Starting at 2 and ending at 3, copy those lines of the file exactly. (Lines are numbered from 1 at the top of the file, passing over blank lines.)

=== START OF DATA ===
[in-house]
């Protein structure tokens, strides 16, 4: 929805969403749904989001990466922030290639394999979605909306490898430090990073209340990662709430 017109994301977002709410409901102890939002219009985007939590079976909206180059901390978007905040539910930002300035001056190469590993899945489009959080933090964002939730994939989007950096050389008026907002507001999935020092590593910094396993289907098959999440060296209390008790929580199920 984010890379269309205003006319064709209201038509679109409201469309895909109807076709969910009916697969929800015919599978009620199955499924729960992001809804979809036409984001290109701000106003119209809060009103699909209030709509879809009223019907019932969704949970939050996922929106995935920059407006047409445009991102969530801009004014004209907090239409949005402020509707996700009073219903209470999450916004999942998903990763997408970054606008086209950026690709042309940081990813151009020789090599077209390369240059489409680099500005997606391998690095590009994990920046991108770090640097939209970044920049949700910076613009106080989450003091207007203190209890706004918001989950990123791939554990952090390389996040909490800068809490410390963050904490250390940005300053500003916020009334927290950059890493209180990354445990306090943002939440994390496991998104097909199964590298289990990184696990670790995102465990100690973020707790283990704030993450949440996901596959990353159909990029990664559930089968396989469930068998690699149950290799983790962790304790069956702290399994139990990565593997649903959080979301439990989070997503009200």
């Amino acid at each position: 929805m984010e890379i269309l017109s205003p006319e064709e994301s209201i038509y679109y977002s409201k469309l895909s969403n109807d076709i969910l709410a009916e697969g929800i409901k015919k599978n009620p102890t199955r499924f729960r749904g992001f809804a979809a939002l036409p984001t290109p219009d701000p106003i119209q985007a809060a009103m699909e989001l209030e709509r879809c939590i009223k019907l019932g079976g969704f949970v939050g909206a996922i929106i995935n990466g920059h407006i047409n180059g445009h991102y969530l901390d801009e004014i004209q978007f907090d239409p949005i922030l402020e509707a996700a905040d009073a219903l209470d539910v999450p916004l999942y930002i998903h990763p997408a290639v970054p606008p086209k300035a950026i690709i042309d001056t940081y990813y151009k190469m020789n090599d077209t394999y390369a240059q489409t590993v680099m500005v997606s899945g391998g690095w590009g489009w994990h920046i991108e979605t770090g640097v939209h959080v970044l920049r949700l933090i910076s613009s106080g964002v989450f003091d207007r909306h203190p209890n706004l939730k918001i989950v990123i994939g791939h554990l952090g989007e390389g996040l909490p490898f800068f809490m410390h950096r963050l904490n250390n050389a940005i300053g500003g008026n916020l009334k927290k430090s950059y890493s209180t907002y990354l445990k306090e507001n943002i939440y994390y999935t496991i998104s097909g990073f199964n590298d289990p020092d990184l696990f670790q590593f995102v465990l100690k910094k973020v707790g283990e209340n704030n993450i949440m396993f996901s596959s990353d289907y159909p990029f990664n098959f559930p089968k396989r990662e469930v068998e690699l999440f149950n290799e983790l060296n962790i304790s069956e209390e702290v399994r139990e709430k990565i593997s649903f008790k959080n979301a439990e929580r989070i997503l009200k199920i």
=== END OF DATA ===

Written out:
């Protein structure tokens, strides 16, 4: 929805969403749904989001990466922030290639394999979605909306490898430090990073209340990662709430 017109994301977002709410409901102890939002219009985007939590079976909206180059901390978007905040539910930002300035001056190469590993899945489009959080933090964002939730994939989007950096050389008026907002507001999935020092590593910094396993289907098959999440060296209390008790929580199920 984010890379269309205003006319064709209201038509679109409201469309895909109807076709969910009916697969929800015919599978009620199955499924729960992001809804979809036409984001290109701000106003119209809060009103699909209030709509879809009223019907019932969704949970939050996922929106995935920059407006047409445009991102969530801009004014004209907090239409949005402020509707996700009073219903209470999450916004999942998903990763997408970054606008086209950026690709042309940081990813151009020789090599077209390369240059489409680099500005997606391998690095590009994990920046991108770090640097939209970044920049949700910076613009106080989450003091207007203190209890706004918001989950990123791939554990952090390389996040909490800068809490410390963050904490250390940005300053500003916020009334927290950059890493209180990354445990306090943002939440994390496991998104097909199964590298289990990184696990670790995102465990100690973020707790283990704030993450949440996901596959990353159909990029990664559930089968396989469930068998690699149950290799983790962790304790069956702290399994139990990565593997649903959080979301439990989070997503009200």
């Amino acid at each position: 929805m984010e890379i269309l017109s205003p006319e064709e994301s209201i038509y679109y977002s409201k469309l895909s969403n109807d076709i969910l709410a009916e697969g929800i409901k015919k599978n009620p102890t199955r499924f729960r749904g992001f809804a979809a939002l036409p984001t290109p219009d701000p106003i119209q985007a809060a009103m699909e989001l209030e709509r879809c939590i009223k019907l019932g079976g969704f949970v939050g909206a996922i929106i995935n990466g920059h407006i047409n180059g445009h991102y969530l901390d801009e004014i004209q978007f907090d239409p949005i922030l402020e509707a996700a905040d009073a219903l209470d539910v999450p916004l999942y930002i998903h990763p997408a290639v970054p606008p086209k300035a950026i690709i042309d001056t940081y990813y151009k190469m020789n090599d077209t394999y390369a240059q489409t590993v680099m500005v997606s899945g391998g690095w590009g489009w994990h920046i991108e979605t770090g640097v939209h959080v970044l920049r949700l933090i910076s613009s106080g964002v989450f003091d207007r909306h203190p209890n706004l939730k918001i989950v990123i994939g791939h554990l952090g989007e390389g996040l909490p490898f800068f809490m410390h950096r963050l904490n250390n050389a940005i300053g500003g008026n916020l009334k927290k430090s950059y890493s209180t907002y990354l445990k306090e507001n943002i939440y994390y999935t496991i998104s097909g990073f199964n590298d289990p020092d990184l696990f670790q590593f995102v465990l100690k910094k973020v707790g283990e209340n704030n993450i949440m396993f996901s596959s990353d289907y159909p990029f990664n098959f559930p089968k396989r990662e469930v068998e690699l999440f149950n290799e983790l060296n962790i304790s069956e209390e702290v399994r139990e709430k990565i593997s649903f008790k959080n979301a439990e929580r989070i997503l009200k199920i």